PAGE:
I’ve noticed in my clients’ homes that it’s hard for some people to let go of greeting cards they’ve been given. The trouble with saving them, of course, is that they can accumulate over the years and become a storage problem.
I have a couple of clients who save every single Christmas card. But they use them in their holiday decor. Each client bundles the cards by year. One places them in a series of festive baskets. The other creates little books of cards, one for each year. Both look at and enjoy the archived cards every year. I think that’s wonderful.
More commonly I see cards jammed in bags or boxes in the basement, sometimes in rubber-banded bundles. That’s less wonderful, in my opinion.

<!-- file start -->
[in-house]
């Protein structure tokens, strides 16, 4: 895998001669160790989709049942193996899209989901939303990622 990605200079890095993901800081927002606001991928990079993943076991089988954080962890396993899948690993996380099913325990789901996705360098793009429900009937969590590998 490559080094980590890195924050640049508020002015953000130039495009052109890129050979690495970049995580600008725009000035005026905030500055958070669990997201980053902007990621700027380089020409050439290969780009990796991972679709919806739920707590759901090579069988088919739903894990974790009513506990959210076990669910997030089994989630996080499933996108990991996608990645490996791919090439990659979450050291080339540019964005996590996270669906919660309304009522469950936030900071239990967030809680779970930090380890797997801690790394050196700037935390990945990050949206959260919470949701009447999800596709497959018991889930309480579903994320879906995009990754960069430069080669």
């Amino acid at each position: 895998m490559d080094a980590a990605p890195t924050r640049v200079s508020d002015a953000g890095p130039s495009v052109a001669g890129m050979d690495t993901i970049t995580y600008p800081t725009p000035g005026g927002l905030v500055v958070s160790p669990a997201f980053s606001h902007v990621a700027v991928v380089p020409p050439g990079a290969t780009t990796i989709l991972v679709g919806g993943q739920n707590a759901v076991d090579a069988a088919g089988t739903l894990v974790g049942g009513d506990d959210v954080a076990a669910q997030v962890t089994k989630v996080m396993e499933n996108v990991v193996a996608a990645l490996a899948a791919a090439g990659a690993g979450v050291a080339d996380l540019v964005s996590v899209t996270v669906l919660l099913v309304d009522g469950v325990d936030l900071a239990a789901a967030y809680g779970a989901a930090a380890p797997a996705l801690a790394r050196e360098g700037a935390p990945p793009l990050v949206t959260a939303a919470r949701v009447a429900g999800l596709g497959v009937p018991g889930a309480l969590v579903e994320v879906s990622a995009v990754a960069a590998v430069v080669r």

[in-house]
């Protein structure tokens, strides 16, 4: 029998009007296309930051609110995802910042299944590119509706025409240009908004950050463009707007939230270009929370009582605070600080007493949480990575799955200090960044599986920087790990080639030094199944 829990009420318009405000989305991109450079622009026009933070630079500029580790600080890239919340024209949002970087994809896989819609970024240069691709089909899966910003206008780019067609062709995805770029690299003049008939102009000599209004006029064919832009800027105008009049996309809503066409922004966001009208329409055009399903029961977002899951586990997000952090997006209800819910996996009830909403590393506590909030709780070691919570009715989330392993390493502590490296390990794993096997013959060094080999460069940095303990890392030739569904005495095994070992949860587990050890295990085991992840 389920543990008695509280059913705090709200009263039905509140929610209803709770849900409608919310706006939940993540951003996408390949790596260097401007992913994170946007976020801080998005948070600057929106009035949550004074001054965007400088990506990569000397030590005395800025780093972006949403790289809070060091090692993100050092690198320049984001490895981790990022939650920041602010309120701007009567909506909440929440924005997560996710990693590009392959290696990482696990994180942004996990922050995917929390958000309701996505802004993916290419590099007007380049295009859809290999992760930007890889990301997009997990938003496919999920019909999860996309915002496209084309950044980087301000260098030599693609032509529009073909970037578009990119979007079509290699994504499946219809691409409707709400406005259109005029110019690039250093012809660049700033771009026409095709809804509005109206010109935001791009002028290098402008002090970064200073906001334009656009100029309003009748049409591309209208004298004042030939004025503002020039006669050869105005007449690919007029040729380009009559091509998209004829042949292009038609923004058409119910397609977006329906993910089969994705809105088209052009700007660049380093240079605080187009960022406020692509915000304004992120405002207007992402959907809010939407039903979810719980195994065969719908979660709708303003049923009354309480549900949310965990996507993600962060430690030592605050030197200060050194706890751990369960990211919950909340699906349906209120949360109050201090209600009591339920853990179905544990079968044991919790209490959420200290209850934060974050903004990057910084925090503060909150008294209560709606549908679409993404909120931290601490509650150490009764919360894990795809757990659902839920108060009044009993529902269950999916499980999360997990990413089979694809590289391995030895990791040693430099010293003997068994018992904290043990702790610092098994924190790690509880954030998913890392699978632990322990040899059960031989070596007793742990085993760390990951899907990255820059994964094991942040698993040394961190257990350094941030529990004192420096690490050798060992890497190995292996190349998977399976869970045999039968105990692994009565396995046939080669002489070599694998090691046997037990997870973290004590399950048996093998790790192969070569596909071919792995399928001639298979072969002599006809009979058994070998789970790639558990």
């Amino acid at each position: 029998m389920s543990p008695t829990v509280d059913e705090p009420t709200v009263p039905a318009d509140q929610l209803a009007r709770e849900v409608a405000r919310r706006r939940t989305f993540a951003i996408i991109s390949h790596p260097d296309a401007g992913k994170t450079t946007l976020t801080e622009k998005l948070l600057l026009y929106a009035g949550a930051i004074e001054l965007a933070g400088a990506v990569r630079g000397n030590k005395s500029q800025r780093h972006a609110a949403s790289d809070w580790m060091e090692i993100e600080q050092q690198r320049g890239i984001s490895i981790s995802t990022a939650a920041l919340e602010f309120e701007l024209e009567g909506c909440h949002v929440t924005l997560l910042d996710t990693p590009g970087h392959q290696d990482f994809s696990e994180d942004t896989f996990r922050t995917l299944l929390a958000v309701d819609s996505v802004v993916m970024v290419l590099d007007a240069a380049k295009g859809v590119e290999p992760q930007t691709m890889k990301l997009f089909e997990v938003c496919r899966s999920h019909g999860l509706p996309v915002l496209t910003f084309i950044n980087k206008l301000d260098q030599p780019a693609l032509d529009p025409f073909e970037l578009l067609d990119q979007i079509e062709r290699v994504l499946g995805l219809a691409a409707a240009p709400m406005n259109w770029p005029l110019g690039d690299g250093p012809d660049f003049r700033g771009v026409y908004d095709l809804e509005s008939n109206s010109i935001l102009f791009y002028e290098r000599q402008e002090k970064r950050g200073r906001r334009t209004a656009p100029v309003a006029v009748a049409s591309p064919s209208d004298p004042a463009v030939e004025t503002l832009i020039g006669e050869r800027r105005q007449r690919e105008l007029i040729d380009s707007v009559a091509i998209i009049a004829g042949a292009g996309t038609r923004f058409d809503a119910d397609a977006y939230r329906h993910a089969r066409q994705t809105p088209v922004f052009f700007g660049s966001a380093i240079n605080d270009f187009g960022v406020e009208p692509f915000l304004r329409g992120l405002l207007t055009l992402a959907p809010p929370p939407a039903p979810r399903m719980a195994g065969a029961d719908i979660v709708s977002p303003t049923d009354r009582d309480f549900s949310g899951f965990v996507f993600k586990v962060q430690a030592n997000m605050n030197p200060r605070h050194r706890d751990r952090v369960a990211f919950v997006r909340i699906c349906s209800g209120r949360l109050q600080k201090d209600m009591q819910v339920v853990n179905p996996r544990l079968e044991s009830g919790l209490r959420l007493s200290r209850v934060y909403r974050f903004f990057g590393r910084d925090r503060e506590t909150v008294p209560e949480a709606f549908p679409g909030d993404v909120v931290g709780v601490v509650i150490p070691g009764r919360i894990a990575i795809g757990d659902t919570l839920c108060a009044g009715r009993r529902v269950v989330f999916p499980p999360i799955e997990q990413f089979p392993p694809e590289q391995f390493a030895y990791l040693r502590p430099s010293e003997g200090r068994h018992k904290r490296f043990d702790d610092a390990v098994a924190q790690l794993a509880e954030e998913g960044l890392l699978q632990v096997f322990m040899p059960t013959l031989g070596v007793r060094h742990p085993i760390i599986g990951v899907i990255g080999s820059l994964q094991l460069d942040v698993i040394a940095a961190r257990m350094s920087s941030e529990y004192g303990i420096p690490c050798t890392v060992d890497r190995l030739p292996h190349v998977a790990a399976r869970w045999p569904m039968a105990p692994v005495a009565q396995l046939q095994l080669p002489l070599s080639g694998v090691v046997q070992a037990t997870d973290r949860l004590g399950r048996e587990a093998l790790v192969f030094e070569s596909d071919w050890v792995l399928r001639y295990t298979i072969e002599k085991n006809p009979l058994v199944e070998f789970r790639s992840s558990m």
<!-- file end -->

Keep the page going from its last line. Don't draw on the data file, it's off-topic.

Here are some options to think about when it comes to figuring out what to do with these cards:
I got to thinking about cards today because in my own house I came across some cards I’d stashed, which is really unusual. I took them out, put on my reading glasses and went through them to see if I could let them go. Turns out they were the cards sent me when my mother passed away in 2015. (I honestly don’t remember saving them.) And there were some cards received when my dogs, Pip and Kirby, died in 2010 and 2015 respectively, as well as when my cat, Joe, died in 2012.
I really enjoyed looking through those cards and was touched by the sentiments people had written in them. I bundled them back up—and this time I put a sticky note on each bundle so I could tell at a glance what they were. Then I put them away in a plastic shoe box and put them in a closet. It was nice going through them today and I bet I’ll enjoy them again. But as much as I love receiving annual holiday cards, I have no desire to read them again. So I feel fine about recycling them.